Her sense of equity and fairness — this is a quality that immediately comes to mind when former students and colleagues alike are asked what Susan Cozzens’ greatest contribution to Georgia Tech has been.
“My favorite characteristic of Susan’s is her commitment to fairness,” says Kamau Bobb, a former Ph.D. student who worked with Cozzens and is now a program officer for the Directorate for Computer and Information Science and Engineering at the National Science Foundation. “She has been able, across a long career, to keep fairness at the center not just of her person, but at the center of her research agenda. Her research portfolio is not pursuing knowledge for knowledge sake, but in the service of fairness.”
After 19 years of service to Tech, Cozzens, vice provost for Graduate Education and Faculty Development (VPGEFD), will retire on June 30. She has been awarded Professor Emerita of Public Policy.
“I’m really looking forward to going back to just research and writing,” Cozzens said. “My field is innovation studies, and it seems like a good moment to focus in on studying how innovation in affluent economies can produce good jobs for individuals.”
Cozzens started her career at Tech as chair of Public Policy, which she points out is “the best science and technology policy program in the country.” In 2012, Rafael L. Bras, provost and executive vice president for Academic Affairs, selected Cozzens to be Tech’s first VPGEFD.
“Susan was a proven advocate and steady voice for faculty and graduate students long before she became the vice provost,” Bras said. “As a long-time member of the faculty and doctoral student advisor, she understood their unique concerns and saw the great potential for growth in graduate education. She has also always been steadfast in her commitment to fairness and diversity. Those qualities made her the best fit for the vice provost role — and she has done a phenomenal job.”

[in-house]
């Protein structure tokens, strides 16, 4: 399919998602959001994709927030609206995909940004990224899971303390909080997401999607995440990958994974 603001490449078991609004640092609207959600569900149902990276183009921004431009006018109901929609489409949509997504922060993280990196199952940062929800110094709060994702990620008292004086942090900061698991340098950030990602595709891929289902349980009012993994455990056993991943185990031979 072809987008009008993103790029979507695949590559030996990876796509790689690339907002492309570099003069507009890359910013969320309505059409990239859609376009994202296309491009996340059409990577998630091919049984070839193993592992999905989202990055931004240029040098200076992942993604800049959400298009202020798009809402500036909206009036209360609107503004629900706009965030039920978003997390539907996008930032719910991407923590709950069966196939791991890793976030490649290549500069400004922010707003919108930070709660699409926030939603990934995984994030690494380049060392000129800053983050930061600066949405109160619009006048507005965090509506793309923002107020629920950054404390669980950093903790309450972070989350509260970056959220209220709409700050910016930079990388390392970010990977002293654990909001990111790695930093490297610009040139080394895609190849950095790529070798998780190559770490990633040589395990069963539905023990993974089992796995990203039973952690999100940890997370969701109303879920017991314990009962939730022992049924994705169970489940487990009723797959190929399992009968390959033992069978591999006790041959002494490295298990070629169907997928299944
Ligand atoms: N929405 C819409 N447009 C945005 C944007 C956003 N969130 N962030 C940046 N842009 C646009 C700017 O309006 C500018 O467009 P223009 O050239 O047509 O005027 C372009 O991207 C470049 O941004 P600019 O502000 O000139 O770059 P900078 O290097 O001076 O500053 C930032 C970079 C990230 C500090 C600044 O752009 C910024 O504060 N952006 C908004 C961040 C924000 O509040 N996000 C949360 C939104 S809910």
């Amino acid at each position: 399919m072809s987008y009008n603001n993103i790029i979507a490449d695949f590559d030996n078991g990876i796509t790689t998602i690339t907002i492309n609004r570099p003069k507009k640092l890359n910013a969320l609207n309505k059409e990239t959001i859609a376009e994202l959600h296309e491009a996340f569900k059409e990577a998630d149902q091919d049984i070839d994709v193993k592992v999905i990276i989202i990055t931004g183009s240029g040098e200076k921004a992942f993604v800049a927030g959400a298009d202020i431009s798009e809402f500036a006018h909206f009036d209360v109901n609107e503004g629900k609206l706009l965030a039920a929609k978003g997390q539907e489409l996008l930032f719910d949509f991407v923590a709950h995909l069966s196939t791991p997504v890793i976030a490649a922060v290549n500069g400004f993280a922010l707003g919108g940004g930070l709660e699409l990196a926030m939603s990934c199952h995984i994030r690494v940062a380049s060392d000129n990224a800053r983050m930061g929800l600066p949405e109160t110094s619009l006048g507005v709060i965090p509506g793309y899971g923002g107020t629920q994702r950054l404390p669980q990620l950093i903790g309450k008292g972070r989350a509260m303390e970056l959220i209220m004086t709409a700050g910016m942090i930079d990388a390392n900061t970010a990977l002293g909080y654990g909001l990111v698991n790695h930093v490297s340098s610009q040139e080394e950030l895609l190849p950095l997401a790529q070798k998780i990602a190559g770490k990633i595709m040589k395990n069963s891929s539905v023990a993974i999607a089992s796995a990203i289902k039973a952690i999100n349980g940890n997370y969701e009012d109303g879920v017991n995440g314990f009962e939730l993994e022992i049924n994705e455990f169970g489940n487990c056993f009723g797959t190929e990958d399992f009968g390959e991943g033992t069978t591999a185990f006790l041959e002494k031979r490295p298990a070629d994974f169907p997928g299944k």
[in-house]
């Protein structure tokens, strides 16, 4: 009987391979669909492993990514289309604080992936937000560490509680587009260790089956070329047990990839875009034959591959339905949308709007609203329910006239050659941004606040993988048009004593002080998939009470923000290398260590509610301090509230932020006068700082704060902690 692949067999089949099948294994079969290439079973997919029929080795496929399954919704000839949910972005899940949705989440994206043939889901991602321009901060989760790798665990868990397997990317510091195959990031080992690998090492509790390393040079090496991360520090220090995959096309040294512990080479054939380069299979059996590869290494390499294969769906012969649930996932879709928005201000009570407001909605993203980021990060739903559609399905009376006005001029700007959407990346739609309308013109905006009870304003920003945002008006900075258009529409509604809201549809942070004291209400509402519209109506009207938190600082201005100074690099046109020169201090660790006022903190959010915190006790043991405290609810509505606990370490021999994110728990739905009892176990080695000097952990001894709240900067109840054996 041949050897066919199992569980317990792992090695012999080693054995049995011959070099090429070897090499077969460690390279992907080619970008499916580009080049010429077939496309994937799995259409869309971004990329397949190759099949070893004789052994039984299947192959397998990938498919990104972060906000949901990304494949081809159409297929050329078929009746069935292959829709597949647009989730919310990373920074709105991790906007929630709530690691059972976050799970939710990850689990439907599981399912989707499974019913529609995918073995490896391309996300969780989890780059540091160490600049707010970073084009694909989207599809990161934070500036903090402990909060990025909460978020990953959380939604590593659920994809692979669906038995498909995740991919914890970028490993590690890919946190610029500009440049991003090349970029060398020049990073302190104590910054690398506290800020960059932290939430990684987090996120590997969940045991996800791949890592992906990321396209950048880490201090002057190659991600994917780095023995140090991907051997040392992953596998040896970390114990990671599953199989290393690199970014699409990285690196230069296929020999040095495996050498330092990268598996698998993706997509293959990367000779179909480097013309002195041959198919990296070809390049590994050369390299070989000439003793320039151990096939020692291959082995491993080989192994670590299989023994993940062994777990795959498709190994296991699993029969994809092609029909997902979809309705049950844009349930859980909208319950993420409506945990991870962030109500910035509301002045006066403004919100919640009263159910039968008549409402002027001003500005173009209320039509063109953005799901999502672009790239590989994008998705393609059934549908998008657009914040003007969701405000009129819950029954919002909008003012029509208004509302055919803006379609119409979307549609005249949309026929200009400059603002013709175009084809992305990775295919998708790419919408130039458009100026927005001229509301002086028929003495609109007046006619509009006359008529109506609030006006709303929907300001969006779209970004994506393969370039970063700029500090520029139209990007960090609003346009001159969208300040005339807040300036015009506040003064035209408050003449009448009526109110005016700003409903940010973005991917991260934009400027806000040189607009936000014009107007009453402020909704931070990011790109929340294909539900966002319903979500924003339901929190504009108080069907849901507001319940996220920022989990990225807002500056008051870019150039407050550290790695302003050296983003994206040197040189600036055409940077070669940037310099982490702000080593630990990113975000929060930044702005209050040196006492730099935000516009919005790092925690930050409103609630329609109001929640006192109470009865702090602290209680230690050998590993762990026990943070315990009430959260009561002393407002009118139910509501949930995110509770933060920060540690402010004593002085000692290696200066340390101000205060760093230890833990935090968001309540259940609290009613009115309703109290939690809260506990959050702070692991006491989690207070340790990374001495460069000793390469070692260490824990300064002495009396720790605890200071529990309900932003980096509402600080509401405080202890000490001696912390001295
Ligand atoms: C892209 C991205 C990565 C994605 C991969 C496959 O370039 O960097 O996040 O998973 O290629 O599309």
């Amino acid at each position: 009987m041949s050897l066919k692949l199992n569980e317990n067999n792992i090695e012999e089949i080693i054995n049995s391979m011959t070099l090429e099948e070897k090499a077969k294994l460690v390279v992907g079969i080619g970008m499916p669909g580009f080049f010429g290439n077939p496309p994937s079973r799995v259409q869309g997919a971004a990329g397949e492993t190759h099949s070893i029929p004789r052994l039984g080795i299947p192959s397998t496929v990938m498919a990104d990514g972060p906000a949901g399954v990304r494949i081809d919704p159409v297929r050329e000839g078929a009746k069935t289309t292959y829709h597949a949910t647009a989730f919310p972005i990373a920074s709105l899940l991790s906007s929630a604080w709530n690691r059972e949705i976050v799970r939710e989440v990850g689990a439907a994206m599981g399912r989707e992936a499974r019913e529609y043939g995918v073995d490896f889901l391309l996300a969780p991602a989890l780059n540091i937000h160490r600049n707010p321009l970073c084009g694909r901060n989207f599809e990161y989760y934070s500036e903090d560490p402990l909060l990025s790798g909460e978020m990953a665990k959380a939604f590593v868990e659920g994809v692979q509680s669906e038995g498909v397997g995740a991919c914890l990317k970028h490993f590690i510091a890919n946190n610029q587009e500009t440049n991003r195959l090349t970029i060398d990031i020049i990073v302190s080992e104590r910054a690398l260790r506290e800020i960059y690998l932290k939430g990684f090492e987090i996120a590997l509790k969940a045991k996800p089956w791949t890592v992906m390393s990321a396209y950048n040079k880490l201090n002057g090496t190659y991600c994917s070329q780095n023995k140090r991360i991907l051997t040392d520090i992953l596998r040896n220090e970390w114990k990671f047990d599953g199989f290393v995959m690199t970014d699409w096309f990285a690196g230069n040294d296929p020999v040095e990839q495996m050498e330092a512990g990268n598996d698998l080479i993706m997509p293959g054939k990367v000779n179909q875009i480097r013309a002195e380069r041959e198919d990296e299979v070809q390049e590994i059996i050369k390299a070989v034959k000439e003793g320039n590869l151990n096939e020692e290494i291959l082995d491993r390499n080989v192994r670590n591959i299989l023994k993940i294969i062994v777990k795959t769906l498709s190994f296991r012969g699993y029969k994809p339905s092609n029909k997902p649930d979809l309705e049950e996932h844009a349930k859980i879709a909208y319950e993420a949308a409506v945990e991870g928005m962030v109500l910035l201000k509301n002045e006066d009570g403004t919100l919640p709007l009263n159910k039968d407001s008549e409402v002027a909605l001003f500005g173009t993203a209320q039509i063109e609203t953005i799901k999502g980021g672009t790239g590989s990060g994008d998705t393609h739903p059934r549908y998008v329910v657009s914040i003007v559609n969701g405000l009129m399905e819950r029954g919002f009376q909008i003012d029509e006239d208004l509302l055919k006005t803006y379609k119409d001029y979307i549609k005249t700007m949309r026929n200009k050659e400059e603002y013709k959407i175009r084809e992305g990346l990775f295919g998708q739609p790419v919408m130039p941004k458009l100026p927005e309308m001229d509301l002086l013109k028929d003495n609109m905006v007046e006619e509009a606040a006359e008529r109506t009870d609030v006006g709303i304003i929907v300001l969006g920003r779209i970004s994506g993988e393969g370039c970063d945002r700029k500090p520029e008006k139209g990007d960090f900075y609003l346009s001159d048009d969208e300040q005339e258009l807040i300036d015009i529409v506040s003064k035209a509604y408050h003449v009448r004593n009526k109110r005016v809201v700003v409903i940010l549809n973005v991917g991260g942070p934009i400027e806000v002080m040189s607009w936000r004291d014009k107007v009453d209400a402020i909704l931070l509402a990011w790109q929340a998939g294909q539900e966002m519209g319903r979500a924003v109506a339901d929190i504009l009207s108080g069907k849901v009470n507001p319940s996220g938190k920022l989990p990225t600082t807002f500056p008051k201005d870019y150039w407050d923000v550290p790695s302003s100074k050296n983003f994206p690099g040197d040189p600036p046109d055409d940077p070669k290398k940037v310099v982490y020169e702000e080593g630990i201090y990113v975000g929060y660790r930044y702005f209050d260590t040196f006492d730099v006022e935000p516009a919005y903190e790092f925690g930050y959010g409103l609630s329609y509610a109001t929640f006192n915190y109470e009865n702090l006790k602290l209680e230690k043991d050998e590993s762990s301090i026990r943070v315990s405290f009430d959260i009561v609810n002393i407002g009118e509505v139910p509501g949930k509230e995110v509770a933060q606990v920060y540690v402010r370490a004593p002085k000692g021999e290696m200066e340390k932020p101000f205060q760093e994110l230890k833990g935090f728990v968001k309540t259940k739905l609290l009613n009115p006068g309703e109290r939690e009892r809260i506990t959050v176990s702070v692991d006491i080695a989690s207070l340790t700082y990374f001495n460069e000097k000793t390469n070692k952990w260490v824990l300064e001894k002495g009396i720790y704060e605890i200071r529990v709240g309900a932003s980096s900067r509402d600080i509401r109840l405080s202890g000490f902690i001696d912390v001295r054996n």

Leslie N. Sharp, associate vice provost for Graduate Education and Faculty Development, first crossed paths with Cozzens in 1999, when she was a doctoral student.
“I don’t think I could have asked for a better mentor to work with over the last several years,” Sharp said. “I have so many memories of Susan going out of her way to stand up for what’s right and fair. She constantly inspires me to be the same way in my own life.”
Paul Goldbart, dean of the College of Sciences, has always appreciated Cozzens’ commitment to both faculty and and graduate students, and her recognition that postdocs are more likely to thrive in a community of peers.
“I’ve also benefited from her encouragement,” he said. “She has heard many of my attempts to explain — using everyday language — the marvelous research accomplishments of our scientists and mathematicians. She has often told me how much she appreciates these vignettes, and I thank her for that!”
When it comes to what Cozzens has enjoyed most during her time at Tech, she mentions the leadership teams she’s been part of, working with two deans, Bras, and President G.P. “Bud” Peterson, and having an impact on graduate students.
“My favorite memories are of putting all of the hoods on my Ph.D. students,” she said. “I love the hooding ceremony so much.”
By the end of the year, Cozzens and her husband plan to relocate to the Seattle area to be closer to their daughter, son-in-law, and four grandchildren.
“I’m going to miss everyone on campus very much,” Cozzens said. “So, please friend me on Facebook, so we can share updates — especially since I’ll finally have time to share my own after June 30.”